By Corbin Croy
Don Quixote was a fictional character who deluded himself into believing that he was a valiant knight. He possessed all the virtue and chivalry of knighthood, but he simply lacked the basic fact that he was actually a knight. In fact, he was kinda’ insane. There is one famous story where Don Quixote charges out to fight menacing giants, when in reality all he was doing was trying to fight windmills.
Don Quixote reveals to us a rather unfortunate side effect of strong belief. A person can be as genuine and sincere as a noble knight, but at the end of the day is really only making a fool of himself. The beauty of the Don Quixote story is that the fool never becomes the wiser. Quixote continues until the end seeing himself as a valiant knight. In literature we can appreciate the story because Quixote avails himself upon one imbecilic adventure after the other. But in the real world Don Quixote’s can be very dangerous.
Now I am not one to propose that religious belief in principle is dangerous. I value my own religious beliefs, and I respect that others will have the same devotion to their own beliefs. And so I take my poetic license and stand upon my honest conviction and say that in naming a person as the Don Quixote of Christianity that what I am not doing is saying that such a person is a threat to any other person, though it may actually be the case nonetheless. The Don Quixote of Christianity is going to be one who believes so strongly in their religious convictions that they will often appear as a fool.
For some this may be a great compliment. Many Christians believe that we ought to look foolish to wise men, or to the secular world. And so I simply leave it at that. Don Quixote was a hero in his own mind, and it is obvious from the story that this was all Don really needed in order to heroic. Whether or not anyone agrees with his own appellation I leave for other discussions.
And so I name Ken Ham as the Don Quixote of Christianity. Ham’s hijinks range from trying to debate Bill Nye without appealing to foundational evidence to building a replica of the Ark that will not float. Ken is like many Christians who believe that our planet is roughly six thousand years old. One of his recent displays at the Creation Museum depicts giants having gladiator like battles with dinosaurs. Ham is a very devote believer. But it is not his devotion that I bring into question.
Recently Ham responded publicly to a news article that suggested that fundamentalist religion could be a primary source for fake news. Huffington Post submitted an article that made the argument that Christian Fundamentalists have engaged in a proto form of fake news since the 19th Century when the movement really took off from denying evolution and historical criticism of the Bible. Whether this article has any credence is of little importance. Ham’s response is so classically Don Quixote that it will forever be etched upon my mind. This is what he wrote about the Huffingtonpost article:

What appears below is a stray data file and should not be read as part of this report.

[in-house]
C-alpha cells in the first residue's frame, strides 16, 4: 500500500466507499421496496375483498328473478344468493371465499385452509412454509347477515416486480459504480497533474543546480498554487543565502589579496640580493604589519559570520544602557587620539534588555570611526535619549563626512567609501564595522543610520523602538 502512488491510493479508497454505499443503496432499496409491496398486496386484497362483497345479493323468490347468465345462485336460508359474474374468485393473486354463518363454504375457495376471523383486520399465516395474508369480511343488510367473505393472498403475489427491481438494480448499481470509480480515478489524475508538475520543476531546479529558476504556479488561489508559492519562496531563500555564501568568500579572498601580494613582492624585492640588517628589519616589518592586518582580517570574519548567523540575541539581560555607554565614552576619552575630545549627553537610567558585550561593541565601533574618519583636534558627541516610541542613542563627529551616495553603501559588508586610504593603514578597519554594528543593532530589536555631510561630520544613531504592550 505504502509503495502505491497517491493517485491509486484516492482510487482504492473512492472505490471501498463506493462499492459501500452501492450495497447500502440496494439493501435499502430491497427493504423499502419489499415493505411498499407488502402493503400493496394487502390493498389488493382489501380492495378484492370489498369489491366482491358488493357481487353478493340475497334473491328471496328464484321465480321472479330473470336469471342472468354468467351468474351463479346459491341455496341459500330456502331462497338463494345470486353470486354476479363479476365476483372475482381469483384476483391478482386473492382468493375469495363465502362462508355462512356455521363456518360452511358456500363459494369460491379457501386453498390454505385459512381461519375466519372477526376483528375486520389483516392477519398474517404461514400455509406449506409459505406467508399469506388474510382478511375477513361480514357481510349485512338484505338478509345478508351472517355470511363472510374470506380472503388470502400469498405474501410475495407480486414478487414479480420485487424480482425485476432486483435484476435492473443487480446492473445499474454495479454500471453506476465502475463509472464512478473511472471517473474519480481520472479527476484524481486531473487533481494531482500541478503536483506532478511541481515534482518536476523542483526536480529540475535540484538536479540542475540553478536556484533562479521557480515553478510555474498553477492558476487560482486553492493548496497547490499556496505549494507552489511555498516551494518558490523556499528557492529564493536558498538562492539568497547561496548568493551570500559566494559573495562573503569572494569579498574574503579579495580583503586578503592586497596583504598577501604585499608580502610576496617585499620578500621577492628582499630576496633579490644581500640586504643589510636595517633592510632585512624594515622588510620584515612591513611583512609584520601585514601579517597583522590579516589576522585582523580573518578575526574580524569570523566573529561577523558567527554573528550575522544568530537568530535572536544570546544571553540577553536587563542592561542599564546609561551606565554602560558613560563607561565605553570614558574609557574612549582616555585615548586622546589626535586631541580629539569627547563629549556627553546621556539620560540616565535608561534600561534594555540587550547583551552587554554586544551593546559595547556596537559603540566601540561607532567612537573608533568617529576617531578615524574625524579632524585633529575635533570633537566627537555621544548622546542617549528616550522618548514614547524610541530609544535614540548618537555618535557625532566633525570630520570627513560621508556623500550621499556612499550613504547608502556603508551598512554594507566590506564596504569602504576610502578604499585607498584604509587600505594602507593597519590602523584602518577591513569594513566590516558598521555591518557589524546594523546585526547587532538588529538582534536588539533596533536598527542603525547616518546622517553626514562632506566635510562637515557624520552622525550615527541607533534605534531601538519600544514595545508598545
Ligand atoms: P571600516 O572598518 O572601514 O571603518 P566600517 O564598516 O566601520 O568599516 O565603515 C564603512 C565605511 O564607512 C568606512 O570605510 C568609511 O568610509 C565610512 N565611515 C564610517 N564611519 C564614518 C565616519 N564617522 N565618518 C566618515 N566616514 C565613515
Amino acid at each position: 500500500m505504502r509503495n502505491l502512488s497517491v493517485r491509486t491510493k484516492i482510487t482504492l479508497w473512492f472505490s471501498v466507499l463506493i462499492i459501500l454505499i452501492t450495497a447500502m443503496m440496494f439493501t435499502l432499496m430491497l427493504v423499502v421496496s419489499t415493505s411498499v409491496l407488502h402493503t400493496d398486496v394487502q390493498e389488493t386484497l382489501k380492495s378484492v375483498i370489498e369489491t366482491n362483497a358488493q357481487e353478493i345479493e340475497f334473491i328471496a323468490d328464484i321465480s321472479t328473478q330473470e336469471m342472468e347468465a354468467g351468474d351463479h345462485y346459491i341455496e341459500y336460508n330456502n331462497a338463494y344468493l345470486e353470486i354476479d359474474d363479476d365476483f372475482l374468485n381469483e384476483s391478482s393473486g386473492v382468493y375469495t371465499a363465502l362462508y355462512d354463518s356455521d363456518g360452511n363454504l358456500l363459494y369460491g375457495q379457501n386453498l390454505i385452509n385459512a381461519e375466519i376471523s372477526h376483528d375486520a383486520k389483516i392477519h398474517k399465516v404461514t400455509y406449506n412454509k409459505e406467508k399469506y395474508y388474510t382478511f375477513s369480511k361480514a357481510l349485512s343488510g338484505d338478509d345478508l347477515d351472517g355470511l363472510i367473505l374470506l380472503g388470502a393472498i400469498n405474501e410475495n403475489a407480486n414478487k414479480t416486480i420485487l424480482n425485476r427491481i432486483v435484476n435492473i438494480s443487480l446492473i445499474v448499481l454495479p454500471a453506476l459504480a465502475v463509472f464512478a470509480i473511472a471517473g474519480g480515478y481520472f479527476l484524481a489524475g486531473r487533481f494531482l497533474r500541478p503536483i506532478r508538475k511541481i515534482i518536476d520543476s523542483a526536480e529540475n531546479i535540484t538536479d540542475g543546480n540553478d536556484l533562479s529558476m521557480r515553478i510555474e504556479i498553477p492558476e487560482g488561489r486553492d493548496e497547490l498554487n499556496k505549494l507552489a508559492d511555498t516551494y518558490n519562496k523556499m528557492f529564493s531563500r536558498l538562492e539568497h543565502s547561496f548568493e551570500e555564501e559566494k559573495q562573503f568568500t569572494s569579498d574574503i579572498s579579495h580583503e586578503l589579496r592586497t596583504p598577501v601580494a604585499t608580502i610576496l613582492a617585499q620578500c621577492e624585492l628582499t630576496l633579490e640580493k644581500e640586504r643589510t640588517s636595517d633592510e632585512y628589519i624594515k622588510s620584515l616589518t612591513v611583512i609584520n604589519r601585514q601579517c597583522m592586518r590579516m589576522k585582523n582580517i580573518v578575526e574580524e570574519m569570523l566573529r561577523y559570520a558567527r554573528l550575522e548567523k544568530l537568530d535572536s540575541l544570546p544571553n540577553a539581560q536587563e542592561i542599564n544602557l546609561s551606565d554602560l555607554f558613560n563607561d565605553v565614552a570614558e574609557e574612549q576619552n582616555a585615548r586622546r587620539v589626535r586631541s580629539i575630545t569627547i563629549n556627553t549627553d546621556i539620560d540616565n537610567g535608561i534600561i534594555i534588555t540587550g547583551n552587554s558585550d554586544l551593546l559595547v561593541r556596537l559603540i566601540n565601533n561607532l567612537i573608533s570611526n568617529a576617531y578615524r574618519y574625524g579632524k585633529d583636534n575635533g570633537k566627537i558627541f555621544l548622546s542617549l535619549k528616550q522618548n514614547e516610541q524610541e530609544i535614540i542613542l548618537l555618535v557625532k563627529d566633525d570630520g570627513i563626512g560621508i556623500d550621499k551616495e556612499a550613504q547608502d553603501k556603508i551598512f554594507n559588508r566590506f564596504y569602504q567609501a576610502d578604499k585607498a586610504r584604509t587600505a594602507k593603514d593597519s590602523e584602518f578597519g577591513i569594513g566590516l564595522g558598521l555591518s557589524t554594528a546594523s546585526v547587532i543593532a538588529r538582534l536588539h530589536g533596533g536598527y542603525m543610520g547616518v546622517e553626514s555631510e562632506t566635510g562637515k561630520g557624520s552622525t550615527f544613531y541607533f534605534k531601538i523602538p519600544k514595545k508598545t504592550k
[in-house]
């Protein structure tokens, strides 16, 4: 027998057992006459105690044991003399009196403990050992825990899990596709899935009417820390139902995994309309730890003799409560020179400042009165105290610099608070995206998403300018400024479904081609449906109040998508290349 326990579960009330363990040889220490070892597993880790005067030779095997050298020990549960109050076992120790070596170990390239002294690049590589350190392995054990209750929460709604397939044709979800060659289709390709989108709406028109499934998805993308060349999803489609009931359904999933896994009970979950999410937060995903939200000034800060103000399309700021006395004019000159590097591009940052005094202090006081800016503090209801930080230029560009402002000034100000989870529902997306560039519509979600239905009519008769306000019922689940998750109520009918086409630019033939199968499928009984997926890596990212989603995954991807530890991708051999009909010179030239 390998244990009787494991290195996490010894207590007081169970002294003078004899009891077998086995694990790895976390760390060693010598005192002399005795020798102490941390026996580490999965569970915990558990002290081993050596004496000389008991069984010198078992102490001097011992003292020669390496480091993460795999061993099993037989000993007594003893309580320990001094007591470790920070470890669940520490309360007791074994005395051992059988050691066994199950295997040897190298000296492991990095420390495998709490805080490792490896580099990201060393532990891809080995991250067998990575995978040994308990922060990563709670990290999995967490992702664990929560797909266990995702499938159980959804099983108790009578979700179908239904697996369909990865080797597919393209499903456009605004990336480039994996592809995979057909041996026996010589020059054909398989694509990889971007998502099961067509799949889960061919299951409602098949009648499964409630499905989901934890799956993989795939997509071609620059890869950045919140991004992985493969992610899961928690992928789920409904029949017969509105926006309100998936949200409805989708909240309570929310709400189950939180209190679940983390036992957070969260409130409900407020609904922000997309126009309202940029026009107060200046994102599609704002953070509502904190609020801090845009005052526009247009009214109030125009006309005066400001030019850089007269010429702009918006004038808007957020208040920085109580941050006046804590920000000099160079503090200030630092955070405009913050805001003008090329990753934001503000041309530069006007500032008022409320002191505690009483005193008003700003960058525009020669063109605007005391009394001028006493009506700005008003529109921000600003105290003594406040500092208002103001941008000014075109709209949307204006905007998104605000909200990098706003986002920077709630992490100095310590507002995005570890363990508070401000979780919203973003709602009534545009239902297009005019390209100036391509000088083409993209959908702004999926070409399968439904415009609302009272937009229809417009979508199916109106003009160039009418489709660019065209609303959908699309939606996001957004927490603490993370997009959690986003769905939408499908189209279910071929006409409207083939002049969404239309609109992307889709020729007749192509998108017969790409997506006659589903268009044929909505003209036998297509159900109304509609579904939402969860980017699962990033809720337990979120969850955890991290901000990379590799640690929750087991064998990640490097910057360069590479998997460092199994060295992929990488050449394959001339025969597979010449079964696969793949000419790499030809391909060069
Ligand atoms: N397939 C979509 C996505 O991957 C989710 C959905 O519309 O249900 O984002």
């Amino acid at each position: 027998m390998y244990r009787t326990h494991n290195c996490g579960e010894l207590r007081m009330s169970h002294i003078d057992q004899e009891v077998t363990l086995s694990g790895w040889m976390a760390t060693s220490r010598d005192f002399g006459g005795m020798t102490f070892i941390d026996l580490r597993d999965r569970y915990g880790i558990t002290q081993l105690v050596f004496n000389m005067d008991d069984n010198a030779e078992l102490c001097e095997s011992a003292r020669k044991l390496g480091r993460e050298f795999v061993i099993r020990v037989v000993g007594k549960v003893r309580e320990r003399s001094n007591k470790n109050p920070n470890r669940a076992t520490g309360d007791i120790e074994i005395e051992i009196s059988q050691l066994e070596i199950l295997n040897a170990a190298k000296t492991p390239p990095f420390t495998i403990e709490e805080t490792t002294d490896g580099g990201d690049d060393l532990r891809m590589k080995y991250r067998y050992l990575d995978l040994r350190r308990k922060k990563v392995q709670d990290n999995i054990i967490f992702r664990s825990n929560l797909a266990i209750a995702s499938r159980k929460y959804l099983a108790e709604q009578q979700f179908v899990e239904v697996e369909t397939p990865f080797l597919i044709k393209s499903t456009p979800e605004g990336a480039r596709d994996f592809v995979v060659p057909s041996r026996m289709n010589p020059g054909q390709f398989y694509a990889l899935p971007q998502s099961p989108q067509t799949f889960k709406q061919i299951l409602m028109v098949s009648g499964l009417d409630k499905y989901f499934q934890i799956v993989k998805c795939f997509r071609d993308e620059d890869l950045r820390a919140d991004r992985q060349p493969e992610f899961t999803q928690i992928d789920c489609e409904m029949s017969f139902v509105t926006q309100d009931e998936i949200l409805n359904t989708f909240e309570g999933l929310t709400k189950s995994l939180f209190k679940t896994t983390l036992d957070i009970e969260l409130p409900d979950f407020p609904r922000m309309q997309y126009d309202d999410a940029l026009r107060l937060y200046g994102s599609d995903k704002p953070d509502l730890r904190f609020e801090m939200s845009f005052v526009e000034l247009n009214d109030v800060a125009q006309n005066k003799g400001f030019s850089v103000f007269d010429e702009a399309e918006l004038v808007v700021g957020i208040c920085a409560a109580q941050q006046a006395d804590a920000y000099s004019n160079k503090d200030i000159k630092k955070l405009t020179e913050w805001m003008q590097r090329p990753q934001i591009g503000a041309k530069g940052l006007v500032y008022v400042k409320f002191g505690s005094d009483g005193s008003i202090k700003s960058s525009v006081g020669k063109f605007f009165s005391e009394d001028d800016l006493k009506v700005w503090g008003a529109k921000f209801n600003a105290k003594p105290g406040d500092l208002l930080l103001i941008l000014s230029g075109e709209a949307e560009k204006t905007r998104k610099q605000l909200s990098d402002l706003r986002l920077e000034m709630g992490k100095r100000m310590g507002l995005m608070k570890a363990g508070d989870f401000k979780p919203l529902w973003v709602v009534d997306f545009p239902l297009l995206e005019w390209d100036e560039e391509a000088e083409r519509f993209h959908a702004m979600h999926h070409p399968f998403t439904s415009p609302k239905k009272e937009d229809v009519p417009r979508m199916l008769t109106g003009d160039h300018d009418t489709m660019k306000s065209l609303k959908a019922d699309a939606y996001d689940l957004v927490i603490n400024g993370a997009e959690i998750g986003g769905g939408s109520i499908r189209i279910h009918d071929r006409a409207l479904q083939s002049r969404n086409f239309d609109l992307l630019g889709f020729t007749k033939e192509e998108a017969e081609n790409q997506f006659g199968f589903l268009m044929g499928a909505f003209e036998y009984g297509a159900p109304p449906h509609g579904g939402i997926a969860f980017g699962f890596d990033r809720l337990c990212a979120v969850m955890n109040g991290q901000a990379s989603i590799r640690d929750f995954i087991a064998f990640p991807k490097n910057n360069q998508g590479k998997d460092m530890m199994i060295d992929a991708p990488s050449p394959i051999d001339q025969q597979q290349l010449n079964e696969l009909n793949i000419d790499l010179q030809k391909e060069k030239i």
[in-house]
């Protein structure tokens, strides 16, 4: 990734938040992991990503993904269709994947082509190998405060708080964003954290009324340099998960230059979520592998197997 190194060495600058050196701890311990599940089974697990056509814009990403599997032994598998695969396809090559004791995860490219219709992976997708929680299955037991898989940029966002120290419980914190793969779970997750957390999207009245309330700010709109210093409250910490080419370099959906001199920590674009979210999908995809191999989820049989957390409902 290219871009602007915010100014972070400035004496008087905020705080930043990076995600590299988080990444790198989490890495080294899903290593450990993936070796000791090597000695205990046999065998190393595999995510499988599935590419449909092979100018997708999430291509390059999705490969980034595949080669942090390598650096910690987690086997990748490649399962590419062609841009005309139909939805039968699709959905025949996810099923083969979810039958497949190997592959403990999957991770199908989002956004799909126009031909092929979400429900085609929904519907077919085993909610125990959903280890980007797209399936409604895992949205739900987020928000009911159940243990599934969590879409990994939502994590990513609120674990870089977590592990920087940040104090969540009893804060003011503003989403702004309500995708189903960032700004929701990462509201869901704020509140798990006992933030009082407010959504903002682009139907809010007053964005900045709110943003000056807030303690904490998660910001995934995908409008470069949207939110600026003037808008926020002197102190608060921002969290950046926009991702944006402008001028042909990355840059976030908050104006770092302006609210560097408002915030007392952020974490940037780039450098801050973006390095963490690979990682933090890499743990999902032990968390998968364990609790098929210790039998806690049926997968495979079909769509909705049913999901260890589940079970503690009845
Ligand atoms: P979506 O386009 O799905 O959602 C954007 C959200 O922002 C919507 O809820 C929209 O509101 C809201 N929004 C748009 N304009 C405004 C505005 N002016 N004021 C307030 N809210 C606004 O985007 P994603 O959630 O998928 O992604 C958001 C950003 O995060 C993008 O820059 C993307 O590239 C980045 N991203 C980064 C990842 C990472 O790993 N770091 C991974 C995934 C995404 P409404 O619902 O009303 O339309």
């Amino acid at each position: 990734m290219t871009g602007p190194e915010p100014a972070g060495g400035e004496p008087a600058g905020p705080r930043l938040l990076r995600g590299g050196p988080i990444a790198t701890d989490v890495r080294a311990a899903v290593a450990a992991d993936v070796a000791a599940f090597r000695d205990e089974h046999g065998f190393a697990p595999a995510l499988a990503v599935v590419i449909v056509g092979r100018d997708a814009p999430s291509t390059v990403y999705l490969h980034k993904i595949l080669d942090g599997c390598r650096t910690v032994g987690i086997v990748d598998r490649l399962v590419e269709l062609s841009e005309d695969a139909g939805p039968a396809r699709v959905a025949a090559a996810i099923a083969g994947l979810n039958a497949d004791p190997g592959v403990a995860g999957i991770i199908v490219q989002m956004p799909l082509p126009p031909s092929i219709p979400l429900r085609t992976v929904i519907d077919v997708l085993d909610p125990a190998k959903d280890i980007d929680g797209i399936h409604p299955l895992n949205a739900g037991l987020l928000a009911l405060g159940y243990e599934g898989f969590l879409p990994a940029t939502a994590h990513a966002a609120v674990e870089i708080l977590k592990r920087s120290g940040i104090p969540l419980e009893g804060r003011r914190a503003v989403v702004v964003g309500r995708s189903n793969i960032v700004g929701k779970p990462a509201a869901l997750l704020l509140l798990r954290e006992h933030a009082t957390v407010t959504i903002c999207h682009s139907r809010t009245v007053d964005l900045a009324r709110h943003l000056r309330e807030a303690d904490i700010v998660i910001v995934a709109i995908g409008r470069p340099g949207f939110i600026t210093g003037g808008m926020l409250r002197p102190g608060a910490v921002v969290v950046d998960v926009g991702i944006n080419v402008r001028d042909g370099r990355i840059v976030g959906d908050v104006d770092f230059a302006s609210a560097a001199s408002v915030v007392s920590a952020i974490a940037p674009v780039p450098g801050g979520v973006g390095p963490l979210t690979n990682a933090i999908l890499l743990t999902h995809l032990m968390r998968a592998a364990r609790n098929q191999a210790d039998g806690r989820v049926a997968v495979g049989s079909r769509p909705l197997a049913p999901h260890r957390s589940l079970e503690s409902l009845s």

“Huffington Post continues to be a FAKE NEWS site printing fake news against Christians and with its anti-Christian agenda. They printed a fake news item claiming Christians are responsible for fake news — and then linked to the Creation Museum as an example of fake news.”
Just so we are clear on this. The Creation Museum is a replica of the Ark that does not float. It is rather large in person, but is still by far a small boat compared to the Titanic, which was also recently rebuilt and can actually float. The Creation Museum depicts giants fighting dinosaurs. The Creation Museum denies evolution which is typical for Christians, but embraces evolution after the flood so that the number of animals actually on the Ark can be relatively small. The Creation Museum interprets all of its “scientific” information through a literalization of scripture, meaning that it is first a foremost biased reporting which is the cornerstone of fake news. Ham admits this in his debate with Bill Nye. When asked what could change his mind, Ham responded by saying that nothing could change his mind except what was revealed in scripture.
And in the best turn of events Ham accuses the Huff for being fake news because they are reporting on the very things Ken Ham is proud of for his own faith. His own hyper devotion to the Bible and his singular and simplistic devotion to shaping all things around “Christian” explanations are the very things that the Huffington Post is describing as characteristics that lead to fake news. But instead of taking the compliment for what it is, Ken Ham has to charge out and fight those windmills, and that is why I call him the Don Quixote of Christianity.
Corbin Croy was born in Spokane and grew up in Post Falls. In 1998 he got married at the age of 18 and moved to Coeur d’Alene. Together they have four children, and try to live as simply and honestly as possible.